Jet Lag - Not
From time to time anyone of us can suffer with jet lag. Usually occurring with travel involving even small time shifts, jet lag can certainly interfere in getting a great night’s sleep. In fact, jet lag can easily be referred to as ‘jet drag’.
It not only can make us feel wiped out, but the wear and tear of jet lag can cause physical, mental and emotional challenges. For those of us who travel a lot, or even a little, popping a sleeping pill, whether over-the-counter or prescribed, might seem the easy and logical solution.
I beg to differ though since current sleeping meds influence our brains in much the same way as hypnotics. And, while hypnotics knock us out and we sleep, they don’t allow for refreshing and health generating restorative sleep. That’s the type of sleep where we pass through the various sleep stages and cycles that rejuvenate and help us feel great.
It just so happens my spouse and I are in Italy as I write this. Here’s what we’re doing to deal with our own jet lag.
We’re eating well - fresh food, easy on the wine and sweets.
We’re strategically drinking a cup or two of coffee in the morning to give us an early boost as well as to support us through the afternoon and into the evening.
We’re walking quite a bit during the day which relaxes and wears out our bodies a bit. (Moving your body during the day is super important since it facilitates fatigue which is essential for sleeping at night.)
We’re getting natural daylight while outside which is an enormous help to adjust our biological clocks.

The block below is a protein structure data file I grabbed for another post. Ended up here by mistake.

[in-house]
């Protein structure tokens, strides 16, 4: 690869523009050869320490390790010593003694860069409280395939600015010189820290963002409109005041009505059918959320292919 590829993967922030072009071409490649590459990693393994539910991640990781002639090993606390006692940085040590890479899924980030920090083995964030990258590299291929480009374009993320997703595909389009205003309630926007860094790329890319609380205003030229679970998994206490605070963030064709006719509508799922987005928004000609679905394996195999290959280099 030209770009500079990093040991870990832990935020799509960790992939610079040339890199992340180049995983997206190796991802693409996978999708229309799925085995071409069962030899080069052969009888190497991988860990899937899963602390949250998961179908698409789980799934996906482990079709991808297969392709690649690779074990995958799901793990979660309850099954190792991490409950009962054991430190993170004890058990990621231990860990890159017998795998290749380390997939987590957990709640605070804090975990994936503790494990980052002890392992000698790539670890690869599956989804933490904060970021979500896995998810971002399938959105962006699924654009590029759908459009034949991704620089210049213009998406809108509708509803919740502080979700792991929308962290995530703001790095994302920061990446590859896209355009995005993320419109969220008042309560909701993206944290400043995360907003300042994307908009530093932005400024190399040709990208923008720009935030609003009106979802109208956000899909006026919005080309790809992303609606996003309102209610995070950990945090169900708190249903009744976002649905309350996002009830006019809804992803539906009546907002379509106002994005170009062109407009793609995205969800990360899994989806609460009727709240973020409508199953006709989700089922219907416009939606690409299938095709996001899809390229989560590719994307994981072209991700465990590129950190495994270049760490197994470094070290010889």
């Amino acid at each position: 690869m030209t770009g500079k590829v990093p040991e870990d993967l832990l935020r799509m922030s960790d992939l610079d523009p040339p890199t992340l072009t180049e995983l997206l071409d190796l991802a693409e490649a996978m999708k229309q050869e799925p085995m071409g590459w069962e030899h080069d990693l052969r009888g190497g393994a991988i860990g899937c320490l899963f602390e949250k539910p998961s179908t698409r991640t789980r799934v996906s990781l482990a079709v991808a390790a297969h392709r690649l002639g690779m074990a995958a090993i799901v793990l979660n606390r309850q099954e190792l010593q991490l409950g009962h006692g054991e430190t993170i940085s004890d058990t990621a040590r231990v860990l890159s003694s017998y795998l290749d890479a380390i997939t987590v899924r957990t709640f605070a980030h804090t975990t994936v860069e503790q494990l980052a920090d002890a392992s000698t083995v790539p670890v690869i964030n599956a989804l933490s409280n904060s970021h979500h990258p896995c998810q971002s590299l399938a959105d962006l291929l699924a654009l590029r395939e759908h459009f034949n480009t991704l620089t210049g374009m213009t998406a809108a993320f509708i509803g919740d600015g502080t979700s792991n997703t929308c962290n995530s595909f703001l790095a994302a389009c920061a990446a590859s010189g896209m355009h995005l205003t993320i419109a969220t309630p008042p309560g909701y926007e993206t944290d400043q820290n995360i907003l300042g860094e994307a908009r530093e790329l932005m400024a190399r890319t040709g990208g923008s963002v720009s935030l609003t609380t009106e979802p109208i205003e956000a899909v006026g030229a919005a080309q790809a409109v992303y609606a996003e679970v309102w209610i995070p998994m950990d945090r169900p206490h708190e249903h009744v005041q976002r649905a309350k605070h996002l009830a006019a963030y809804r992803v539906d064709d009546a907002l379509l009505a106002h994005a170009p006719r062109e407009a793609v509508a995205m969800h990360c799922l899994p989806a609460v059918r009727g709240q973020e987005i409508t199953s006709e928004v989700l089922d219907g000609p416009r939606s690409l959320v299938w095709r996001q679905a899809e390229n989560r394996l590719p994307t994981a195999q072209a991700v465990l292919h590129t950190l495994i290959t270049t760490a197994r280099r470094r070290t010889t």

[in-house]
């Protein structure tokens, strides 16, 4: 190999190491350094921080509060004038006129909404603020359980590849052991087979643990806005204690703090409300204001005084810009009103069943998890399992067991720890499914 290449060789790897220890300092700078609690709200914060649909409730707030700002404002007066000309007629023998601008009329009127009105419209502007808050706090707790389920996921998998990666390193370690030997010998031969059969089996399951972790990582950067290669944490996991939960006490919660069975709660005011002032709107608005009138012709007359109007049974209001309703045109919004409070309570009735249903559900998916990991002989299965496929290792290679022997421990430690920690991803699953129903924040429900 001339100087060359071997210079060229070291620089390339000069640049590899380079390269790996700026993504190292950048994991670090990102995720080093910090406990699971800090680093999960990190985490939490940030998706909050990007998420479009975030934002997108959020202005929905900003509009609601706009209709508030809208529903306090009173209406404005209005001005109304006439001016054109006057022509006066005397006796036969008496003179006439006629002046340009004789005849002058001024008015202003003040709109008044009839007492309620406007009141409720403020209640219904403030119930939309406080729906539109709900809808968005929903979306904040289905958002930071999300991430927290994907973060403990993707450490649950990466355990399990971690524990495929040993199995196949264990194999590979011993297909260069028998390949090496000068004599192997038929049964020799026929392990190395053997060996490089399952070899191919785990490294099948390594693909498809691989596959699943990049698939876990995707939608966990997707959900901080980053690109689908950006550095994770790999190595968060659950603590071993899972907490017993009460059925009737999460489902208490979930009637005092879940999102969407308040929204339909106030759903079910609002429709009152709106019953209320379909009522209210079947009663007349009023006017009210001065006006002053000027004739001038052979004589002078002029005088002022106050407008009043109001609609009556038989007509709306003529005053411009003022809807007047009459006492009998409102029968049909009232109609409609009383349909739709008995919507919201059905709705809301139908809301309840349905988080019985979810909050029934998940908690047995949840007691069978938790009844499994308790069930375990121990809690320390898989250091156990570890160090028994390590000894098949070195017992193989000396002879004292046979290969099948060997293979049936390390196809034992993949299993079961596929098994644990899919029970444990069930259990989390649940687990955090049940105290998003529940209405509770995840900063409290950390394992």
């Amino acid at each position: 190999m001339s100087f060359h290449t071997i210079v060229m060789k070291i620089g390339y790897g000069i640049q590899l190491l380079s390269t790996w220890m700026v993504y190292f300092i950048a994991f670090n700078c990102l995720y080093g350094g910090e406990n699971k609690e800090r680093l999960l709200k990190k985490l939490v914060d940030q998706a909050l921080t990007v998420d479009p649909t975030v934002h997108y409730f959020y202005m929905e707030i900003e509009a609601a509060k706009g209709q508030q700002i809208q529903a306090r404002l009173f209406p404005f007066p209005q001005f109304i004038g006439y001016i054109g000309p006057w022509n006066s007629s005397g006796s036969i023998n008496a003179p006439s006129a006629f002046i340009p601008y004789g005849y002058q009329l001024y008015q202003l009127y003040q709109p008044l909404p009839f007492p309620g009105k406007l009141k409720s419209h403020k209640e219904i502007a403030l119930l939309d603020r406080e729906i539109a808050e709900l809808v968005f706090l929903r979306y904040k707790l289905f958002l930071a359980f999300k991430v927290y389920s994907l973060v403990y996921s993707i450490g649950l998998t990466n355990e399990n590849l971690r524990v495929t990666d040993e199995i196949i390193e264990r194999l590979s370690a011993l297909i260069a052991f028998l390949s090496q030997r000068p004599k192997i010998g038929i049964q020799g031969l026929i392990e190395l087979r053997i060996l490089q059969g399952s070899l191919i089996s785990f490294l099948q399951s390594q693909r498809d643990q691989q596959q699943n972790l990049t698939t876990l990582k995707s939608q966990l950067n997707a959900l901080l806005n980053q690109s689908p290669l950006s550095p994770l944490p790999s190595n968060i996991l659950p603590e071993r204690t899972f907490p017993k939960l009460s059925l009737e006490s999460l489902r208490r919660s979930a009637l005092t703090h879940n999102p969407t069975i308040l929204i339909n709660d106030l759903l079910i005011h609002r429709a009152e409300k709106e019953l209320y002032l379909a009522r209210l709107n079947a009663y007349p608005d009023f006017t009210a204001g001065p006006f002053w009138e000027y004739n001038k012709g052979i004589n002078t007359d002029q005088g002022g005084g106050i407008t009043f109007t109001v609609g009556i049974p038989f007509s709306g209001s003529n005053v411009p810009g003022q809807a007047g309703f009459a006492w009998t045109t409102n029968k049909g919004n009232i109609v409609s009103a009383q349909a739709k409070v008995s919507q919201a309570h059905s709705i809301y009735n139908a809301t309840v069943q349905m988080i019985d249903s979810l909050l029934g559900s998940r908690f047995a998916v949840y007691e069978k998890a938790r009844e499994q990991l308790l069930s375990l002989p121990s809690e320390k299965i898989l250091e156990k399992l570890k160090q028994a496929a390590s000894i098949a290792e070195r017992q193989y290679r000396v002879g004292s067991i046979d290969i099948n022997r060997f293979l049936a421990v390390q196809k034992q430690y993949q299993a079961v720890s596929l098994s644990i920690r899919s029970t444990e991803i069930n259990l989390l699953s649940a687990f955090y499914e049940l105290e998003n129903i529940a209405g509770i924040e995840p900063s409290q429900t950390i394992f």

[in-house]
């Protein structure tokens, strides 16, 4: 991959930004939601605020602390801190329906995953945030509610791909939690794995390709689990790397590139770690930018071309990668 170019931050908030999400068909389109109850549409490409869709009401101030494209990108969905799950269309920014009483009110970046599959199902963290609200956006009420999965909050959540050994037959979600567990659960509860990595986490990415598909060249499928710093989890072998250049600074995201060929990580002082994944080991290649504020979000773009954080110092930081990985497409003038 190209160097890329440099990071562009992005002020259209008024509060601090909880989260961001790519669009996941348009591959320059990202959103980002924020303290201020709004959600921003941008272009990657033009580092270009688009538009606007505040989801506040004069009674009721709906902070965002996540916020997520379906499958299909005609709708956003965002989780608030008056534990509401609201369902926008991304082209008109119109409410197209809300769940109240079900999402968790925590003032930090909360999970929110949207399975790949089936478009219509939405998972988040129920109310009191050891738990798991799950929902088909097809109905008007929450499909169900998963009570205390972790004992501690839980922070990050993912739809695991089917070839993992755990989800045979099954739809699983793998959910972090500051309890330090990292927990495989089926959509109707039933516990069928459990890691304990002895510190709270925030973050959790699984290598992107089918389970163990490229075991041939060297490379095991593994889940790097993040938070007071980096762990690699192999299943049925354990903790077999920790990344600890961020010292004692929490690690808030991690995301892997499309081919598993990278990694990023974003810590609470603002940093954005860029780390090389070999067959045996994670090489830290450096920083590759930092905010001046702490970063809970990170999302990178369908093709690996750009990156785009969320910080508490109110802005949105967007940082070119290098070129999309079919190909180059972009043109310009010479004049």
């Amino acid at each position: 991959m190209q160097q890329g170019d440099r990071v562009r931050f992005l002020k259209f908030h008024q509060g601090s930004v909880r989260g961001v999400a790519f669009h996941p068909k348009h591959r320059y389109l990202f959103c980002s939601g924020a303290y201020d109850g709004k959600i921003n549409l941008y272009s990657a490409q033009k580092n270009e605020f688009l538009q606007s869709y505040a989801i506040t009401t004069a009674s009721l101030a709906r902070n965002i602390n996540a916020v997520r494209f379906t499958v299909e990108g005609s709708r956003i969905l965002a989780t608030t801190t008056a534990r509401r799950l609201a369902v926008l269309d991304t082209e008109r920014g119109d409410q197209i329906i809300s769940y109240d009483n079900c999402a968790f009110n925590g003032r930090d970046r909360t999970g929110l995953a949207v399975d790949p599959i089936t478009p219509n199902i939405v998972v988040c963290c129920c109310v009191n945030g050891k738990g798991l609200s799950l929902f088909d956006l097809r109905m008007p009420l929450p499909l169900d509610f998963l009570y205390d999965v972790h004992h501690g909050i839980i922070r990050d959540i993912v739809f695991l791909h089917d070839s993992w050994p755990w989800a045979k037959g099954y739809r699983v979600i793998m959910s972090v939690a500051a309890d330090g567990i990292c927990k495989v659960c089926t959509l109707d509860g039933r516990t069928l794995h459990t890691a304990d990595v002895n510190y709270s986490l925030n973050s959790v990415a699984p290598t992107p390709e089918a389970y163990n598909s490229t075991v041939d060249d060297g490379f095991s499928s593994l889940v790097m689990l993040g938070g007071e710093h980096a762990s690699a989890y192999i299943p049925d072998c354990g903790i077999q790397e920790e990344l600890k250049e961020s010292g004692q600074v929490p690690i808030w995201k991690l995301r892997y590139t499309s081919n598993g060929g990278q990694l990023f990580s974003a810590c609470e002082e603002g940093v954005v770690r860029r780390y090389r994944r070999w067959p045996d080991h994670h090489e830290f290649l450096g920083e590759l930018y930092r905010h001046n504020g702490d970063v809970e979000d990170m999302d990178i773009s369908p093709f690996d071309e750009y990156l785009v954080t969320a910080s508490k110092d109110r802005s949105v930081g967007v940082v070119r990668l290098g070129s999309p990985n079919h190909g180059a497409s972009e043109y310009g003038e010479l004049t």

About an hour before going to sleep, we put on our Uvex amber-tinted glasses to block out all blue light. (This is the light which tells our brains to wake up.)
I don’t usually endorse melatonin, but for this trip which is a relatively brief period of time, we’ve been taking 1mg before bed for five nights thus far. As we adjust to Italian time, we’ll reduce the dosage to .5mg and then 0.
In addition to melatonin, we are also taking approximately 200 mg of magnesium glycinate each night before bed. Truth be told, we take magnesium even at home when we’re not jet lagged since it’s great for relaxing the overall body and really helps to lull one to sleep!
Do you have your own suggestions for jet lag that you’d like to share? If so, write and let us know. Your comments are always welcome!
If you found this article helpful, please pass it on to any and all who could use some support with their own jet lag concerns.
Susan D’Addario, Author, Certified Sleep Science Coach, and Founder of Back-To-Sleep, helps people struggling to get a good night’s sleep so they can finally sleep soundly again and feel rested and ready to take on the world.